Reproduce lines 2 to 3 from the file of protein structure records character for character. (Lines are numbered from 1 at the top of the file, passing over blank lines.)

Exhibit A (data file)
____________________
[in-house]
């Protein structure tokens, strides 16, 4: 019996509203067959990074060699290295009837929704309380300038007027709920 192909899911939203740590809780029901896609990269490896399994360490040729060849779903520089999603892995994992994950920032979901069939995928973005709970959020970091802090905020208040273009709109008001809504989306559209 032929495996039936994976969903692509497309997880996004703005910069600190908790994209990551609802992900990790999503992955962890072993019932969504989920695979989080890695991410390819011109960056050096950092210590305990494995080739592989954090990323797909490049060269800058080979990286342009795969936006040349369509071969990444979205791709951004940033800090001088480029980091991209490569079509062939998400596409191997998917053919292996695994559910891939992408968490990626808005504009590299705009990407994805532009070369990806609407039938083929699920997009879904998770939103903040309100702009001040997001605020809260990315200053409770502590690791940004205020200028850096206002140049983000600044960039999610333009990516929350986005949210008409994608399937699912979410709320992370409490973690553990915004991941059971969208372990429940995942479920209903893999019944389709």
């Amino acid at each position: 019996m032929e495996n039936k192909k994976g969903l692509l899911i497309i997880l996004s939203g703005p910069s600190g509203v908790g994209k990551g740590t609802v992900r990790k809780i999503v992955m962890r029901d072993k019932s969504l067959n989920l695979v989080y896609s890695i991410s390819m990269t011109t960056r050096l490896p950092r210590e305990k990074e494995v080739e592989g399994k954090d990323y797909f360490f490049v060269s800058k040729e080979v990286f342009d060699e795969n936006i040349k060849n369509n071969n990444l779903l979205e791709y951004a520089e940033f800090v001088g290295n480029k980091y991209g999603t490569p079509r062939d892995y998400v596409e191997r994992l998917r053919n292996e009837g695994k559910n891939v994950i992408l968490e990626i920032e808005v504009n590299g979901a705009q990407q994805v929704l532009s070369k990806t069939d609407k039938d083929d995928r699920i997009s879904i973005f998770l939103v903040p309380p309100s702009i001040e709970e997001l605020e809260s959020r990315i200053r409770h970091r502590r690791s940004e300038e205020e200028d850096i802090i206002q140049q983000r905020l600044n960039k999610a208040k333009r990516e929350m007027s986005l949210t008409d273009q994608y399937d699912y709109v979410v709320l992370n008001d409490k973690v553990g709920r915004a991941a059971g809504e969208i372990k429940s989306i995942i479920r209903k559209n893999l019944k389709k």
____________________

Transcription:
């Protein structure tokens, strides 16, 4: 019996509203067959990074060699290295009837929704309380300038007027709920 192909899911939203740590809780029901896609990269490896399994360490040729060849779903520089999603892995994992994950920032979901069939995928973005709970959020970091802090905020208040273009709109008001809504989306559209 032929495996039936994976969903692509497309997880996004703005910069600190908790994209990551609802992900990790999503992955962890072993019932969504989920695979989080890695991410390819011109960056050096950092210590305990494995080739592989954090990323797909490049060269800058080979990286342009795969936006040349369509071969990444979205791709951004940033800090001088480029980091991209490569079509062939998400596409191997998917053919292996695994559910891939992408968490990626808005504009590299705009990407994805532009070369990806609407039938083929699920997009879904998770939103903040309100702009001040997001605020809260990315200053409770502590690791940004205020200028850096206002140049983000600044960039999610333009990516929350986005949210008409994608399937699912979410709320992370409490973690553990915004991941059971969208372990429940995942479920209903893999019944389709």
């Amino acid at each position: 019996m032929e495996n039936k192909k994976g969903l692509l899911i497309i997880l996004s939203g703005p910069s600190g509203v908790g994209k990551g740590t609802v992900r990790k809780i999503v992955m962890r029901d072993k019932s969504l067959n989920l695979v989080y896609s890695i991410s390819m990269t011109t960056r050096l490896p950092r210590e305990k990074e494995v080739e592989g399994k954090d990323y797909f360490f490049v060269s800058k040729e080979v990286f342009d060699e795969n936006i040349k060849n369509n071969n990444l779903l979205e791709y951004a520089e940033f800090v001088g290295n480029k980091y991209g999603t490569p079509r062939d892995y998400v596409e191997r994992l998917r053919n292996e009837g695994k559910n891939v994950i992408l968490e990626i920032e808005v504009n590299g979901a705009q990407q994805v929704l532009s070369k990806t069939d609407k039938d083929d995928r699920i997009s879904i973005f998770l939103v903040p309380p309100s702009i001040e709970e997001l605020e809260s959020r990315i200053r409770h970091r502590r690791s940004e300038e205020e200028d850096i802090i206002q140049q983000r905020l600044n960039k999610a208040k333009r990516e929350m007027s986005l949210t008409d273009q994608y399937d699912y709109v979410v709320l992370n008001d409490k973690v553990g709920r915004a991941a059971g809504e969208i372990k429940s989306i995942i479920r209903k559209n893999l019944k389709k």